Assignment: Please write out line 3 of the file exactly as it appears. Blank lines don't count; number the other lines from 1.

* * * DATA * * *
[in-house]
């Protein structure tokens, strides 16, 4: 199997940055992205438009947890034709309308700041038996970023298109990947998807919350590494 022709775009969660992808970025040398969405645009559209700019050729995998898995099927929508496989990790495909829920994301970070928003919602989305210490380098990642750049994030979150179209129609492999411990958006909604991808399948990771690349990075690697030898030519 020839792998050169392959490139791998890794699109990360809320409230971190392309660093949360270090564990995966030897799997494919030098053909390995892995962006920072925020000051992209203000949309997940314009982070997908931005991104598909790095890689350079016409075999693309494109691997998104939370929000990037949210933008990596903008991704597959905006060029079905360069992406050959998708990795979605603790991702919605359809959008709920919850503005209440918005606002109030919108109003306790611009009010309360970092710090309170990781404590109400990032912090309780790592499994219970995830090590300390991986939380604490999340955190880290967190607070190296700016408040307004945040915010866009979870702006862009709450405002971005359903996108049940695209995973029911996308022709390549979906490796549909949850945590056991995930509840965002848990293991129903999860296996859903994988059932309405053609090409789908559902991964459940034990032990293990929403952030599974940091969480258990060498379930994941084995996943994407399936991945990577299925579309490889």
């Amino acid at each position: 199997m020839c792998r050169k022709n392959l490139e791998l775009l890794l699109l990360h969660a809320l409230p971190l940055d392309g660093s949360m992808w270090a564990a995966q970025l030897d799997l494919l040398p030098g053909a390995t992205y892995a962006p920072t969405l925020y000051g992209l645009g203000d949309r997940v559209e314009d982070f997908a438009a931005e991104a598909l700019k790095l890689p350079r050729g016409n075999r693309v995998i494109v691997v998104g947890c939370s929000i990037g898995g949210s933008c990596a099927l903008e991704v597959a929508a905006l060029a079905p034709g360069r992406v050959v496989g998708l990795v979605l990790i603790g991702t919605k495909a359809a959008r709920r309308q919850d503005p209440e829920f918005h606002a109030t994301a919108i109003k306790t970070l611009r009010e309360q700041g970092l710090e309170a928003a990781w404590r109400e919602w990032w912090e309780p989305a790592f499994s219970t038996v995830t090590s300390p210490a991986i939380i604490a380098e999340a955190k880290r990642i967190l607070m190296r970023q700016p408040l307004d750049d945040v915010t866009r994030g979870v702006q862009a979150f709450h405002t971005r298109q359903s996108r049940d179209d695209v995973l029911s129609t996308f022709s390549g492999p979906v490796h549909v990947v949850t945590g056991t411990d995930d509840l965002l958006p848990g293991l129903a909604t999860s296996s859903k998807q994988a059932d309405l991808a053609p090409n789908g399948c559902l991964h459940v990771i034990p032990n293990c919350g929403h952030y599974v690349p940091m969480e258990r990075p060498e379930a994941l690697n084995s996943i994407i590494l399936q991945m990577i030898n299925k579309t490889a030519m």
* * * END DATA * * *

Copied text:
């Amino acid at each position: 199997m020839c792998r050169k022709n392959l490139e791998l775009l890794l699109l990360h969660a809320l409230p971190l940055d392309g660093s949360m992808w270090a564990a995966q970025l030897d799997l494919l040398p030098g053909a390995t992205y892995a962006p920072t969405l925020y000051g992209l645009g203000d949309r997940v559209e314009d982070f997908a438009a931005e991104a598909l700019k790095l890689p350079r050729g016409n075999r693309v995998i494109v691997v998104g947890c939370s929000i990037g898995g949210s933008c990596a099927l903008e991704v597959a929508a905006l060029a079905p034709g360069r992406v050959v496989g998708l990795v979605l990790i603790g991702t919605k495909a359809a959008r709920r309308q919850d503005p209440e829920f918005h606002a109030t994301a919108i109003k306790t970070l611009r009010e309360q700041g970092l710090e309170a928003a990781w404590r109400e919602w990032w912090e309780p989305a790592f499994s219970t038996v995830t090590s300390p210490a991986i939380i604490a380098e999340a955190k880290r990642i967190l607070m190296r970023q700016p408040l307004d750049d945040v915010t866009r994030g979870v702006q862009a979150f709450h405002t971005r298109q359903s996108r049940d179209d695209v995973l029911s129609t996308f022709s390549g492999p979906v490796h549909v990947v949850t945590g056991t411990d995930d509840l965002l958006p848990g293991l129903a909604t999860s296996s859903k998807q994988a059932d309405l991808a053609p090409n789908g399948c559902l991964h459940v990771i034990p032990n293990c919350g929403h952030y599974v690349p940091m969480e258990r990075p060498e379930a994941l690697n084995s996943i994407i590494l399936q991945m990577i030898n299925k579309t490889a030519m």